A question about olives

WORDS BY ROBERTA CORRADIN | PHOTOS BY MARCELLO BOCCHIERI AND FRANCESCA MOSCHENI

Buccheri
Sicily

Sometimes in life, everything depends upon asking the right question. Carmelo Nicotra saw his question dangling in front of him while he went about his daily routine as a wholesale olive merchant at Buccheri, Sicily on Mount Iblei. This mountain is home to one of the most prized varieties of olives: the Tonda Iblea. Carmelo reflected on this. His question was so simple that no one had ever asked it before.

Why is it that everyone in Sicily knows how to conserve olives at home, but it’s so difficult to find commercial olives of the same high quality?

The answer to his question is manifold. First of all, olive oil is the final product that allows the producers to be known, to emerge on the market, and for the quality of olives to be recognized. Other olive-based products are simply opportunities for companies who have already gained visibility with their olive oil to create a joint offer.

Second of all, conserving olives requires considerable artisan work behind it. And so, Carmelo Nicotra, who worked in olive wholesale, decided to transform his garage into a workshop in 1983 that over time was endowed with all the HACCP requirements. There, he pitted his olives (first by hand, then by machine), conserved them in brine, and, overall, created artisan olives.

After repeated efforts, Nicotra identified the Cocktail Olive. The perfect olive is the Nocellara variety from Mount Etna, which conserves to a perfect, unoxidized green. Olives with imperfections are sold for domestic use, and when your eye falls on a jar of these, they are nonetheless lovely. To conserve black olives, or punciute as they call them in Buccheri, he uses the delicate, abundant Tonda Iblea spiced with wild fennel and orange.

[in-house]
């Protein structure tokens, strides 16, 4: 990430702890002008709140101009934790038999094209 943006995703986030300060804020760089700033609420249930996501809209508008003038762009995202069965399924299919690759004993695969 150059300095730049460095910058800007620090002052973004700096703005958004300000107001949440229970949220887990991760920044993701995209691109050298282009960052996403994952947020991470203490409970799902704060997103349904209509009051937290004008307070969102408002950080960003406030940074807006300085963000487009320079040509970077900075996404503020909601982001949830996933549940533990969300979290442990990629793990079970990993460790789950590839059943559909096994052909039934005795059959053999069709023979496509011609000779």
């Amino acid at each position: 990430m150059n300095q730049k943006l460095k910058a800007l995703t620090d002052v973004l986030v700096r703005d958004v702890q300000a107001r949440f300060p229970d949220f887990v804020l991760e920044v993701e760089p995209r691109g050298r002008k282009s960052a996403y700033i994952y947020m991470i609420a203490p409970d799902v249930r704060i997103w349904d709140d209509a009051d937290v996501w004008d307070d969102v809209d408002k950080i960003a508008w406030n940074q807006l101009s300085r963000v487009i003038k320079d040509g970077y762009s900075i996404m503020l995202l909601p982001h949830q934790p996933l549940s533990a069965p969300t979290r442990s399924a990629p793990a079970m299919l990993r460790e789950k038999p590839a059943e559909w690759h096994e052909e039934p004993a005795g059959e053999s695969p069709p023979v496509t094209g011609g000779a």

Since 1983, year after year Carmelo Nicotra has ventured forth in his own world – no matter that his wife and son continue their own careers without following his olive adventure. He believes in his work and his results support him; he later found it necessary to add two warehouses to his garage. For others, the kind of work Carmelo does is marginal; but for him, it is central. His olive paté is not that crushed mass of olives and pits we are accustomed to tasting, but the pure olive flesh that shows you the difference in its smooth consistency and incredible flavor. And, because one cannot live by olives alone, he explores other conservable ingredients. His hot peperoncino paté practically has therapuetic virtue (we cure our winter sore throats with a spoonful of Nicotra peperoncino; we are empirically persuaded that in addition to a delicious shock to the taste buds, it works very well as an antibacterial for the throat).

We all have moments when we can change the course of our lives, but Carmelo Nicotra seems to pluck them prodigiously from the air. Around 2010, he met Andrea Graziano, a future champion of the socio-gastronomical life in Catania. Upon knowing him, Carmelo understood the importance of packaging, the relation between jar form and accessibility of his product. He saw that a large-mouth jar is not just an attractive design, but it’s practical. He understood these rules to the game, and then he changed them – to a degree. He knows that the traditionalist sector of his clients don’t “trust” trendy jars, suspicious that they are all image and no substance. Carmelo knows how to surprise everyone with form and, overall, substance. His olives are processed with love that transmits the territory of Buccheri, of Mount Iblei and the sea, of Syracuse and nearby Ortigia, and they do not disappoint.

The best moment is when Carmelo opens his eyes wide in expectation, following your gaze and catching your surprise as you taste his cocktail olives for the first time. Introduce them to your Martini. Carmelo tells us that, after they’re topped with Nicotra olives, Martinis settle for nothing less.